Suppose I have a power supply the puts out 14Volts and I have a processor that needs 6V and I want to run say, some '373 data latchs off the same 6v regulator using the ground from the rectifier but I want to create a seperate ground starting at the first 6 volts or processor six volts and regulate the 6 to 14v as a seperate 6 volt source. How would I drive the upper 6v with the lower six volt logic (processor). I am looking for cheap and dirty method. I want an 8 line bus I can control on both power levels with one processor. Any suggestions?
Posted on 2004-09-15 20:30:44 by mrgone
I hope I understand correctly what you want.

Take a look at the picture. U1 is a 6V regulator of your choice.
U2 is a 5V regulator. Due to the diodes, its output voltage will be approx 5.6V. You can replace each diode with 2 diodes in series and the output will become 5+2*0.6=6.2V approximately.

To turn "off" this regulator you turn on the transistor (using your 373) and it will now produce 6V with respect to ground, not with respect to +6V. So the +12V now becomes +6V, that is 0V with respect to your second "ground".

If your 373's are CMOS you can eliminate the transistor and drive the diode directly with a 373 output.
Posted on 2004-09-16 12:08:34 by VVV
What was that with the diode? I've used that trick but they do have 7806's. Actually I want to control the upper six volt data bus with the lower 6 volt logic. I have three 74hc373's and I don't want to use 18 transistors. Probably have to but just thought I would throw it out there. Maybe if there is an 8 transistor linear IC that could be biased individually or someting like that.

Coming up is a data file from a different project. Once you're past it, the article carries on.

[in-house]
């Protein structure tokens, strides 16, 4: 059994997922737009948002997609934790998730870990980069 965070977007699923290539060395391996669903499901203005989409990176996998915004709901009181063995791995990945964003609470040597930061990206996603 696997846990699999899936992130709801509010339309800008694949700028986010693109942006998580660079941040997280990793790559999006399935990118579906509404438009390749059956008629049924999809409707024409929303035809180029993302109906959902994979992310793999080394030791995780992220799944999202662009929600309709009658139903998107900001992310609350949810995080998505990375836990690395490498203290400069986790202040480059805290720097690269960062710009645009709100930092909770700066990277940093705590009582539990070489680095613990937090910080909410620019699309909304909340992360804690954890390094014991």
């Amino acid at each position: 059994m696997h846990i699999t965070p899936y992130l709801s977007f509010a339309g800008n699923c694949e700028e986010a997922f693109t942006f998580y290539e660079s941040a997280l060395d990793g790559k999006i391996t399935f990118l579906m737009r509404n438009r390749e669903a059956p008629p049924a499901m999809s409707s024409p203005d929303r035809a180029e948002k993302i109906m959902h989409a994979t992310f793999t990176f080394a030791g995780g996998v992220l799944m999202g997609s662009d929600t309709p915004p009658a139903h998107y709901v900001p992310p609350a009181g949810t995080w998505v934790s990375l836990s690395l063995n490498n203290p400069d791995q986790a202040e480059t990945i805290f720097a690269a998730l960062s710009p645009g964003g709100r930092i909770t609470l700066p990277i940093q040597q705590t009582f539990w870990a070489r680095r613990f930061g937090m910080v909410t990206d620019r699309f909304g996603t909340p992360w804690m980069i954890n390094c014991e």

Posted on 2004-09-16 13:31:50 by mrgone
Sorry, I completely misunderstood your question. I thought you wanted a 6V power supply "on top" of the existing one and which could be turned on or off by a ground-referenced signal.

Now I understand what you need, but I do not have a simple solution for that. The only simpler thing that comes to mind is to use open collector gates (such 7406) to drive all the input signals of the upper 373's. But that still requires some resistors and will not be particularly fast.

Posted on 2004-09-17 11:27:04 by VVV
Any input is appreciated. That's still a slick circuit you posted. Yeah I'm still thinking it out. I may abandon it depending on the amout of time I have. I was just thinking that this Xformer secondary puts out alittle more than I want (Radio Shack special). I hate wasting power and thought to myself that would be a highly efficient option but not if I need 9000 parts to do it. :lol:
Posted on 2004-09-17 13:07:20 by mrgone
A transformer will only put out as much power as the load is demanding. The current ratring is a maximum level, not the constant drain.

IE, a 1 A secondary can be used with loads UP TO 1A.

Try pulling more and something might catch fire.

Try pulling less and you'll get less. And safely too.

(PS: Don't stack the power supplies, just get one that will drive everything and une one ground.)
Posted on 2004-09-18 09:18:43 by Ernie
Finally I got around to post this, for whatever it's worth.

The two regulators are stacked and the IC's are powered as follows: the 7407's from the lower 6V, the 373's from the upper 6V.

If you use 8-resistor resistor networks you will need eight of them plus five 7407's to drive three 373's on the upper bus (30 lines 3x8 data + 3x2 controls). The resistor networks should have separate resistors, not bussed (the upper ones can be bussed).
Of course, you will need only two regulators to power the whole circuit.

The data bus can be shared by the 373's, maybe the /OE signal, too.
In that case you need only two 7407's (12 gates: 8 for data, 1 for /OE's and 3 for the strobe inputs) and 4 resistor networks.

This circuit is not going to be very fast because of the resistors, but it will work. The resistors are all equal and (if you use HC devices) they can be from 1 to 100K.

Hope this helps. :roll:
Posted on 2004-09-25 00:43:43 by VVV